After all, from a spiritual perspective, we are not all that different from these inmates. “Whoever keeps the whole law but fails in one point has become accountable for all of it” (James 2:10). Without accepting Jesus, all of us are given the same punishment as murderers because God views all of our sins as equal.

Does that sound fair to you? It certainly doesn’t to me. But who are we to decide what justice truly is? The only thing we are called to do is love, and while it’s easy to love cute puppies and little children, the biggest test of our grace comes by loving those who commit even the worst atrocities.

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So how can we show love to our prisoners? One of the simplest ways is by fighting ignorance and educating ourselves about what happens beyond that barbed wire fence. So many tactics employed by our “corrections” system are inhumane and in desperate need of reform.

While we are educating ourselves, many inmates are also seeking to educate themselves. They take classes and work towards degrees just like their civilian counterparts. However, books are expensive for them and hard to come by. Many nonprofit organizations—such as the Prison Book Program and the Women’s Prison Book Project—collect donated books and distribute them to inmates across the country. If you have some new or gently used books lying around, perhaps you could consider donating them to charities like these to help prisoners. In this way, we can support the prisoners who seek to better themselves.

If you feel called to help an inmate more personally, consider making a prison pen-pal. Prisoners seek friendship just like any other human being, and some have gone years without hearing their name on mail call. You might find it to be mutually rewarding.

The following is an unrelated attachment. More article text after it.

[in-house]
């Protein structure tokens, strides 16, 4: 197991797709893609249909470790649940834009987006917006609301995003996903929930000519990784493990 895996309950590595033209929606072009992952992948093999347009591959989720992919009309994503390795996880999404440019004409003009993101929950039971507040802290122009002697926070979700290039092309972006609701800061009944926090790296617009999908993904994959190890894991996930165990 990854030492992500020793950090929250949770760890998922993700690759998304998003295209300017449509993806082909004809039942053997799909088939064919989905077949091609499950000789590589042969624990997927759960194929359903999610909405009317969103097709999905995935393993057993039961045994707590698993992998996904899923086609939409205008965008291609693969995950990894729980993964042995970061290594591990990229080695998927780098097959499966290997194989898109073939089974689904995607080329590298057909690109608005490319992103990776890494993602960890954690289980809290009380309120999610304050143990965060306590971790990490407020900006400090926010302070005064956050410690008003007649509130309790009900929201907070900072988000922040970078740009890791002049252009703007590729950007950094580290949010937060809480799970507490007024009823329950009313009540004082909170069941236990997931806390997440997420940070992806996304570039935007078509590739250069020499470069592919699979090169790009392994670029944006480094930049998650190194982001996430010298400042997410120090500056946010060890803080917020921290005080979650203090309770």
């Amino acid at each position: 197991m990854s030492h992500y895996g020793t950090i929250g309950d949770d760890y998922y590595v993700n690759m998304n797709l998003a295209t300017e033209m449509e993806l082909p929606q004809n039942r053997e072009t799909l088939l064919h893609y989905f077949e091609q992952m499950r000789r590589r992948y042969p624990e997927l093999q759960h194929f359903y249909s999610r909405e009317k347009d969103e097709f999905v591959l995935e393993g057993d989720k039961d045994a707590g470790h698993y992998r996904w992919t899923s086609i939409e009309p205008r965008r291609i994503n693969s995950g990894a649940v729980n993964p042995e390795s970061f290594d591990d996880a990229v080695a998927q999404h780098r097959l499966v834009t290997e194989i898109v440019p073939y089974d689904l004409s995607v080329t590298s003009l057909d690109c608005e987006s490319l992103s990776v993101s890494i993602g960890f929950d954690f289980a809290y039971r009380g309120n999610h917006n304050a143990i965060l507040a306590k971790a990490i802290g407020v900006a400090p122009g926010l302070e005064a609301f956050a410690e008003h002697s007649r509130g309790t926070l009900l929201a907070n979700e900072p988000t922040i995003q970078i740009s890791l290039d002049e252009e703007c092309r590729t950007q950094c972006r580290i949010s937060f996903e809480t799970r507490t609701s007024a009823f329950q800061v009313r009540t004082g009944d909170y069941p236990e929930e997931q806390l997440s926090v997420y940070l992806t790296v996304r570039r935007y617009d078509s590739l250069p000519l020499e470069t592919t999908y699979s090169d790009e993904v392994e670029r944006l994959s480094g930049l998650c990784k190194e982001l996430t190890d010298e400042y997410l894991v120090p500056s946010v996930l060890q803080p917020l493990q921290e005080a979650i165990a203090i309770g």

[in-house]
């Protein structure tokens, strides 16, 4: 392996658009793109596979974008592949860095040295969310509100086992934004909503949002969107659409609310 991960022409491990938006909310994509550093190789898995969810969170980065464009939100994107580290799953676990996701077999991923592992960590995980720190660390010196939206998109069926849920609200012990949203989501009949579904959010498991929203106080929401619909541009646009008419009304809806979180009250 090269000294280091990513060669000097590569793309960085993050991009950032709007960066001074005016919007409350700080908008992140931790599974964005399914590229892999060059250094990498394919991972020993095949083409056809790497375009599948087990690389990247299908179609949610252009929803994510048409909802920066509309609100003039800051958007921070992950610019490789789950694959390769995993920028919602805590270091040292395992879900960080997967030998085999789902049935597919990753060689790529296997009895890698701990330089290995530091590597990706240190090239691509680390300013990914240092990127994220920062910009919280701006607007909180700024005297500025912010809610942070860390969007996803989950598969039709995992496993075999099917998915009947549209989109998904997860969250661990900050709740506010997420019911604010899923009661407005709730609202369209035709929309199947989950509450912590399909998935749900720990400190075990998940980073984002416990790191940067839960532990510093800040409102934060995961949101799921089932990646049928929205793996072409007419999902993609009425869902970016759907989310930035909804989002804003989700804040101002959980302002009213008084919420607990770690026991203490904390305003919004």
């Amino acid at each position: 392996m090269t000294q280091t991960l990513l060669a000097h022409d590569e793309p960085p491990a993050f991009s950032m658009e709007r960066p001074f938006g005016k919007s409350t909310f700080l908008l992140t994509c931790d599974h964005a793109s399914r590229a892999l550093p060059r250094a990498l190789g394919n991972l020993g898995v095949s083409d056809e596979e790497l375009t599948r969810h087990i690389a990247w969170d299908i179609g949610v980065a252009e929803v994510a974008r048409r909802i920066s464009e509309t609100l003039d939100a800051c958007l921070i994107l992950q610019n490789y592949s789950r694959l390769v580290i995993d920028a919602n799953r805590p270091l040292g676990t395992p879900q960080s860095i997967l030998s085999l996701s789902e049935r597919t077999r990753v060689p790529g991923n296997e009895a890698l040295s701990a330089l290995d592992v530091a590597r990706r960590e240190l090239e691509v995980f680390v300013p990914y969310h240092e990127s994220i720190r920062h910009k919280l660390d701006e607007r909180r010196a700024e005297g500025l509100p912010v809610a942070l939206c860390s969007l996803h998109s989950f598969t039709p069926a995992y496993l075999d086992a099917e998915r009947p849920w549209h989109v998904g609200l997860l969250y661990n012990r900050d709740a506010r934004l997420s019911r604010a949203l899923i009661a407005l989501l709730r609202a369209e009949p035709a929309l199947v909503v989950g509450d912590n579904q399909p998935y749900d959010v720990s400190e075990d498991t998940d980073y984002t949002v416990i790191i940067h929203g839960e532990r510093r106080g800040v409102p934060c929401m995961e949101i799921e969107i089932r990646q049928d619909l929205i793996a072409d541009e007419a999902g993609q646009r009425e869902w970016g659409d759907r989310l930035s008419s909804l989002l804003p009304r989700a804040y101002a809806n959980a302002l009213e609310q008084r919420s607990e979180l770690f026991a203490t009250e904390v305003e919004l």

If you don’t want to commit to a pen-pal, consider sending an inmate a birthday card on his or her birthday or a Christmas card during the holidays. It doesn’t have to be much, just enough to let the inmate know he or she is not forgotten.


Lastly, many churches have prison ministries where they may conduct worship services in prisons, lobby for prison reform and provide ministry to families of the inmates, in addition to connecting people with pen-pals and distributing educational information. See if your church has a prison ministry and get involved. If your church lacks one, see if there is a way you could start promoting awareness about the condition of our prisoners.

It’s easy (and convenient) to simply forget or ignore the existence of prisoners entirely. And when we do think about them. we may be indignant about the sins they’ve committed, but we must refrain from seeking vengeance. Instead, we need to show love and grace, just as Jesus showed love to the criminal being crucified on the cross next to Him.

It can be tempting to think prisoners gave up their chance to receive God’s grace when they committed a crime we find atrocious, but the justification and acceptance we get through Jesus is bigger and more powerful than we think. Big enough to cover all our sins. Big enough to cover Nathan’s murder.

Inmates are God’s children, just like us, and He has not abandoned them, so neither should we.